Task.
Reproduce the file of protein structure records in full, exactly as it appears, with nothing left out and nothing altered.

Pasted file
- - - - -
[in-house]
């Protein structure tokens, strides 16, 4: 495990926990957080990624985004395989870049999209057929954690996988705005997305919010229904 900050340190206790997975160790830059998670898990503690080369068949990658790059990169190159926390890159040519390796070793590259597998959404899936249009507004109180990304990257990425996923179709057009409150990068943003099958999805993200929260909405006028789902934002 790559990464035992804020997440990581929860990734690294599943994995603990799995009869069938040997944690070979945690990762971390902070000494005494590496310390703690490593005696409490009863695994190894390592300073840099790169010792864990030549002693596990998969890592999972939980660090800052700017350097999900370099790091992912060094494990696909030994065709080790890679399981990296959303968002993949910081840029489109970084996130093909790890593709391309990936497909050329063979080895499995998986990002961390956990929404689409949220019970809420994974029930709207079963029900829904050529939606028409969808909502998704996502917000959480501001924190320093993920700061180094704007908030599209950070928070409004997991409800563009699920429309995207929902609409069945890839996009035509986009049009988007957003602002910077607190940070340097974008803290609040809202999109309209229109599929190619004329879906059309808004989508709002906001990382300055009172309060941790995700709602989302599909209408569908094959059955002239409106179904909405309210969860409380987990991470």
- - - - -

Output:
[in-house]
């Protein structure tokens, strides 16, 4: 495990926990957080990624985004395989870049999209057929954690996988705005997305919010229904 900050340190206790997975160790830059998670898990503690080369068949990658790059990169190159926390890159040519390796070793590259597998959404899936249009507004109180990304990257990425996923179709057009409150990068943003099958999805993200929260909405006028789902934002 790559990464035992804020997440990581929860990734690294599943994995603990799995009869069938040997944690070979945690990762971390902070000494005494590496310390703690490593005696409490009863695994190894390592300073840099790169010792864990030549002693596990998969890592999972939980660090800052700017350097999900370099790091992912060094494990696909030994065709080790890679399981990296959303968002993949910081840029489109970084996130093909790890593709391309990936497909050329063979080895499995998986990002961390956990929404689409949220019970809420994974029930709207079963029900829904050529939606028409969808909502998704996502917000959480501001924190320093993920700061180094704007908030599209950070928070409004997991409800563009699920429309995207929902609409069945890839996009035509986009049009988007957003602002910077607190940070340097974008803290609040809202999109309209229109599929190619004329879906059309808004989508709002906001990382300055009172309060941790995700709602989302599909209408569908094959059955002239409106179904909405309210969860409380987990991470």